classes predictably or applying a minimum rate to each of a set of
traffic classes, which might be measured as an absolute lower bound on
the rate a traffic stream achieves, or a fraction of the rate an
interface offers. It is generally implemented as some form of weighted
round robin among a set of FIFO queues or WFQ system. This has
interesting side-effects.

A key effect sought is to ensure that the mean rate the traffic in a
stream experiences is never lower than some threshold when there is at
least that much traffic to send. When there is less traffic than this,
the queue tends to be starved for traffic, meaning that the queuing
system will not delay its traffic by very much. When there is
significantly more and the queue fills, packets in this class will be
delayed significantly more than traffic in other classes that are under-
using their available capacity. This form of queuing system therefore
tends to move delay and variation in delay from under-used classes of
traffic to heavier users, as well as managing the rates of the traffic

A side-effect of a WRR or WFQ implementation is that between any two
packets in a given traffic class, the scheduler may emit one or more
packets from each of the other classes in the queuing system. In cases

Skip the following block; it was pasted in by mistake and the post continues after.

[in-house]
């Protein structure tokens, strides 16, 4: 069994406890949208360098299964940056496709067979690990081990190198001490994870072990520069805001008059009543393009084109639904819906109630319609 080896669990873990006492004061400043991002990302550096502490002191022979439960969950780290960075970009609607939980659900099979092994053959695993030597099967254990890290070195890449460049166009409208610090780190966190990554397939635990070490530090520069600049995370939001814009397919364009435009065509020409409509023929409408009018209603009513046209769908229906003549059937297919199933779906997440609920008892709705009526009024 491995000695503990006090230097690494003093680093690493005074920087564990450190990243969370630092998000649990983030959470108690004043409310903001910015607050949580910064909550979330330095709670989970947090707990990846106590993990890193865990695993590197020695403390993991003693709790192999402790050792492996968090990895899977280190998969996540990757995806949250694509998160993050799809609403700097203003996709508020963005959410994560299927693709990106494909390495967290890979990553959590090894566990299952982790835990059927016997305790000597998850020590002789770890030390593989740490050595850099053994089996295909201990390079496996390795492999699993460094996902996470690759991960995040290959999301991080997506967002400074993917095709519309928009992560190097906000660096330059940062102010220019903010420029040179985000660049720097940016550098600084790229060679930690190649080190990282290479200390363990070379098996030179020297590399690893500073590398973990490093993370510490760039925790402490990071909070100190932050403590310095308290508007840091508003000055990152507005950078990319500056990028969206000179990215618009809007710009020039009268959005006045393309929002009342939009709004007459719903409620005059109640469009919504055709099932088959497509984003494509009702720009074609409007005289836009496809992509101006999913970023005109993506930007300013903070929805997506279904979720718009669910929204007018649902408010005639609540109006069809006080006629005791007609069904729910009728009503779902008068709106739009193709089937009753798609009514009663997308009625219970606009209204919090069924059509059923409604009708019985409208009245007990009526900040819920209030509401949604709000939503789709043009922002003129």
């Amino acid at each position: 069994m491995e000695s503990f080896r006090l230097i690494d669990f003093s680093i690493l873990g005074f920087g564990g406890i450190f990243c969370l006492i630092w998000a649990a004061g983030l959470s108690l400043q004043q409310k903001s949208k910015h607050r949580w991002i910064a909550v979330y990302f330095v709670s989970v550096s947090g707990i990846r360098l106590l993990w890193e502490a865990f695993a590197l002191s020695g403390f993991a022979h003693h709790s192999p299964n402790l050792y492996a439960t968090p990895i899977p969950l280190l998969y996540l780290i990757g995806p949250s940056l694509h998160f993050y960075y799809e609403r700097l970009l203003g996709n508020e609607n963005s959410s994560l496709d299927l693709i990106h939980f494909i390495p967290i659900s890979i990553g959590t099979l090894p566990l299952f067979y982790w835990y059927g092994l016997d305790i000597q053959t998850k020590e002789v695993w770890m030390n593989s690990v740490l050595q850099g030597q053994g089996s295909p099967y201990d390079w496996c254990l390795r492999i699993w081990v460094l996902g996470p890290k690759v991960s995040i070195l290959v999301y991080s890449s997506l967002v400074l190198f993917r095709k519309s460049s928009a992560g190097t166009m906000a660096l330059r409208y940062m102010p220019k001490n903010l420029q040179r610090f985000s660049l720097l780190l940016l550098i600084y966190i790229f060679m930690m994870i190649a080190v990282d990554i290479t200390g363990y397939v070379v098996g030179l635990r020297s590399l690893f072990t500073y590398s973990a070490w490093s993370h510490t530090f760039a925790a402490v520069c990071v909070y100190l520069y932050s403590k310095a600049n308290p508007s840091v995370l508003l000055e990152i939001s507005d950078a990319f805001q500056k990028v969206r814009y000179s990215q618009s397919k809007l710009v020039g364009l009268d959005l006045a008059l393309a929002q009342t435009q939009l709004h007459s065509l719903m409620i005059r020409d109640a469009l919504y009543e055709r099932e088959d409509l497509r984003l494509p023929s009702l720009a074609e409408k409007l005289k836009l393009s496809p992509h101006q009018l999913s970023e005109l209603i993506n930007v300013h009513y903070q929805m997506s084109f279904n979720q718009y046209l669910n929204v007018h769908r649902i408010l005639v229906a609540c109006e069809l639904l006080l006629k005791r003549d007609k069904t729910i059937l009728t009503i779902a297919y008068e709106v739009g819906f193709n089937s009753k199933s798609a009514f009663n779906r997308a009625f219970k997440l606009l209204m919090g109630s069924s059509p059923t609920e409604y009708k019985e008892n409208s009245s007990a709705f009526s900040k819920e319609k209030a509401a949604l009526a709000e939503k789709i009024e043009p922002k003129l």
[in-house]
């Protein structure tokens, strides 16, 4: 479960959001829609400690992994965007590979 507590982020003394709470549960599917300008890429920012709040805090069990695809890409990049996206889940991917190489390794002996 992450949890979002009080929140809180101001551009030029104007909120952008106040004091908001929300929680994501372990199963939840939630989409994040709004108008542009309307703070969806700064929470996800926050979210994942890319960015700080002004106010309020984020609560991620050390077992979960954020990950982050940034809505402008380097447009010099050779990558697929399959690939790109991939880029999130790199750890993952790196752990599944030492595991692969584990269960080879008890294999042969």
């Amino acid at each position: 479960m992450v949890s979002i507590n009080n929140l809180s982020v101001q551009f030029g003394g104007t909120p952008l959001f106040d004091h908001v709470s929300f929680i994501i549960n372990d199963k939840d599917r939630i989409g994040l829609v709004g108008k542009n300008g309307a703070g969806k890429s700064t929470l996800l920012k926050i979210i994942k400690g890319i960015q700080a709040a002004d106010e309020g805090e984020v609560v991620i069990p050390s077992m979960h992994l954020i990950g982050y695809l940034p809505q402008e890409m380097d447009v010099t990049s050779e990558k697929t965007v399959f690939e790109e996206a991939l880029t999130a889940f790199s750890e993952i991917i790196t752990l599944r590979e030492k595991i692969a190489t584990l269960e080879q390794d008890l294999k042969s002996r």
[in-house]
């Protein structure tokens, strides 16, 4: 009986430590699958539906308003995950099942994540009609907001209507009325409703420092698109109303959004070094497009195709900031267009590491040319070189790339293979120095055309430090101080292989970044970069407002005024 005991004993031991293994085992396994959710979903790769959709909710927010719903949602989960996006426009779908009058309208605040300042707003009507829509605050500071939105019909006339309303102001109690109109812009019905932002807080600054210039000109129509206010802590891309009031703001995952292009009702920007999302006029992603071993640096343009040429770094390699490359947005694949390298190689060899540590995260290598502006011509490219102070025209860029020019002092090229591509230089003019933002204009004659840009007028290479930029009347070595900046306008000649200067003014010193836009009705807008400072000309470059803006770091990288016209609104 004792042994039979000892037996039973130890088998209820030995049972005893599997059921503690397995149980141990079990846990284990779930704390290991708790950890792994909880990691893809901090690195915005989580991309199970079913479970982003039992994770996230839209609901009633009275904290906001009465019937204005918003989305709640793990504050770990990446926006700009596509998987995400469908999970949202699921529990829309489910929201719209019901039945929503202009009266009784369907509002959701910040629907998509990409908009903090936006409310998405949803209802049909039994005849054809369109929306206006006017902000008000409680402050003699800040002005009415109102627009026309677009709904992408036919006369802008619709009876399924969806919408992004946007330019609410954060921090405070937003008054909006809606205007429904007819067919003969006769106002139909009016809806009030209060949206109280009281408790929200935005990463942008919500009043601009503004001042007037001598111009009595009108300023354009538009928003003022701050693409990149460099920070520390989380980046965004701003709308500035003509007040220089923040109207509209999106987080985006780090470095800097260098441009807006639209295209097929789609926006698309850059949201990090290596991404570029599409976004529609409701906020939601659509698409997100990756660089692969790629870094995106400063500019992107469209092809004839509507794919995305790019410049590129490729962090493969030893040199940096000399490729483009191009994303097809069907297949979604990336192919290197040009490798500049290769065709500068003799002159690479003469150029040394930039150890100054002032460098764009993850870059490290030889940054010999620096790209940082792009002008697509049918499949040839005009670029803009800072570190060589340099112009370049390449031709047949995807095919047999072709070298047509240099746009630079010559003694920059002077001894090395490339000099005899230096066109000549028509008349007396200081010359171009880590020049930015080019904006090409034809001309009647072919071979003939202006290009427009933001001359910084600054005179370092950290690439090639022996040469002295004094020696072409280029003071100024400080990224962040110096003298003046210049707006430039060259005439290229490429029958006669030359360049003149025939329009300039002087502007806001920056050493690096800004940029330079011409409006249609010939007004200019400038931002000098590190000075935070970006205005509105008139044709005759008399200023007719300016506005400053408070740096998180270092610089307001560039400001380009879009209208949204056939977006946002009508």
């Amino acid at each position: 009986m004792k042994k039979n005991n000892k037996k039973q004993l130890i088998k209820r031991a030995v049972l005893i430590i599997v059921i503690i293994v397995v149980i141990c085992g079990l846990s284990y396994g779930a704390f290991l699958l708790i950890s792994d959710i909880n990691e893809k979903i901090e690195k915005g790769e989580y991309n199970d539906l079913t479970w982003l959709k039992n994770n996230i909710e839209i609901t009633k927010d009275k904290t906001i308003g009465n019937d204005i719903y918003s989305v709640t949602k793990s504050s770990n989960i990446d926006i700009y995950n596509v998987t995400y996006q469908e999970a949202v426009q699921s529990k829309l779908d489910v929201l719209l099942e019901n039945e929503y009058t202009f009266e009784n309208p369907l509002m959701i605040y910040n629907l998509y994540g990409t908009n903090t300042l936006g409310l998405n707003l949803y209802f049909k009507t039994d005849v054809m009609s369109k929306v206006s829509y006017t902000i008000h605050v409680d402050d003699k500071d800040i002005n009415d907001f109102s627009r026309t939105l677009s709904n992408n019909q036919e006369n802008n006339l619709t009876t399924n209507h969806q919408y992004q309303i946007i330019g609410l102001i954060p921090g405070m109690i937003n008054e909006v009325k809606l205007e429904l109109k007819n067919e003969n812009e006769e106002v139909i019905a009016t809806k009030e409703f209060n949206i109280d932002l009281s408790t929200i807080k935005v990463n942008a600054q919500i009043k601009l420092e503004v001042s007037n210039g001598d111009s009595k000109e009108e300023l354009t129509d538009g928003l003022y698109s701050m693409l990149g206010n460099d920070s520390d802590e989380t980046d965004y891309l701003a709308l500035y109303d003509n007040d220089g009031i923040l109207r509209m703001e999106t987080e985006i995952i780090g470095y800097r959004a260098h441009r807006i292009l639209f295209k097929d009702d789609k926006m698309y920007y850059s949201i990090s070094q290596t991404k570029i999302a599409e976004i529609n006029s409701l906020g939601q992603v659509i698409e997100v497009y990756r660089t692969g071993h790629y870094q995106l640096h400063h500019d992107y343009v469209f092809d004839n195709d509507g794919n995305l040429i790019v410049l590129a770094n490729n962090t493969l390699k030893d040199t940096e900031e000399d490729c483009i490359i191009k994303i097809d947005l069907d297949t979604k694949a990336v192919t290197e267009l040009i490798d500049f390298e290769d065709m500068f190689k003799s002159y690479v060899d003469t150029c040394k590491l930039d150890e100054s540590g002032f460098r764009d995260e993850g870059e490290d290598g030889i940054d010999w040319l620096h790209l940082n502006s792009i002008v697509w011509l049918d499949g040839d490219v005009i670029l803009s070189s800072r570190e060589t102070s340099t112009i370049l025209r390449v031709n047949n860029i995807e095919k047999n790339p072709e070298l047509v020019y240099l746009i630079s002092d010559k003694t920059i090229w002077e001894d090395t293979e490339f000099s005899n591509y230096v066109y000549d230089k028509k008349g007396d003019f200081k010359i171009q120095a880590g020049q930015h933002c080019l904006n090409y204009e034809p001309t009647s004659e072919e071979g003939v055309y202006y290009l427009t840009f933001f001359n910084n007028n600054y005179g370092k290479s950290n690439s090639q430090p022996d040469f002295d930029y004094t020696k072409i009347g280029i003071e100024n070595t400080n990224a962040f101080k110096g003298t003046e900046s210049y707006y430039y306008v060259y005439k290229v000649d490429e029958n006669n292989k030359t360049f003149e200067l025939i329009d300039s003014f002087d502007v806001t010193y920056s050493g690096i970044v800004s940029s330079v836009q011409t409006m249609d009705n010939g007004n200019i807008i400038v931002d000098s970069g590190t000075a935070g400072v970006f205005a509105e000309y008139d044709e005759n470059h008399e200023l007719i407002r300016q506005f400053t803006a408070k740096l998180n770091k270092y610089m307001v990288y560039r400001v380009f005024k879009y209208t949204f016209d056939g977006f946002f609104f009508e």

where average behavior is in view, this is perfectly acceptable. In
cases where traffic is very intolerant of jitter and there are a number
of competing classes, this may have undesirable consequences.

7.2.2.  Traffic Priority

Traffic Prioritization is a special case of load sharing, wherein a
certain traffic class is deemed so jitter-intolerant that if it has
traffic present, that traffic must be sent at the earliest possible
time. By extension, several priorities might be defined, such that
traffic in each of several classes is given preferential service over
any traffic of a lower class. It is the obvious implementation of IP
Precedence as described in [RFC 791], of 802.1p traffic classes
[802.1D], and other similar technologies.

Priority is often abused in real networks; people tend to think that
traffic which has a business priority deserves this treatment, and talk
more about the business imperatives than the actual application
requirements. This can have severe consequences; networks have been
configured which placed business-critical traffic at a higher priority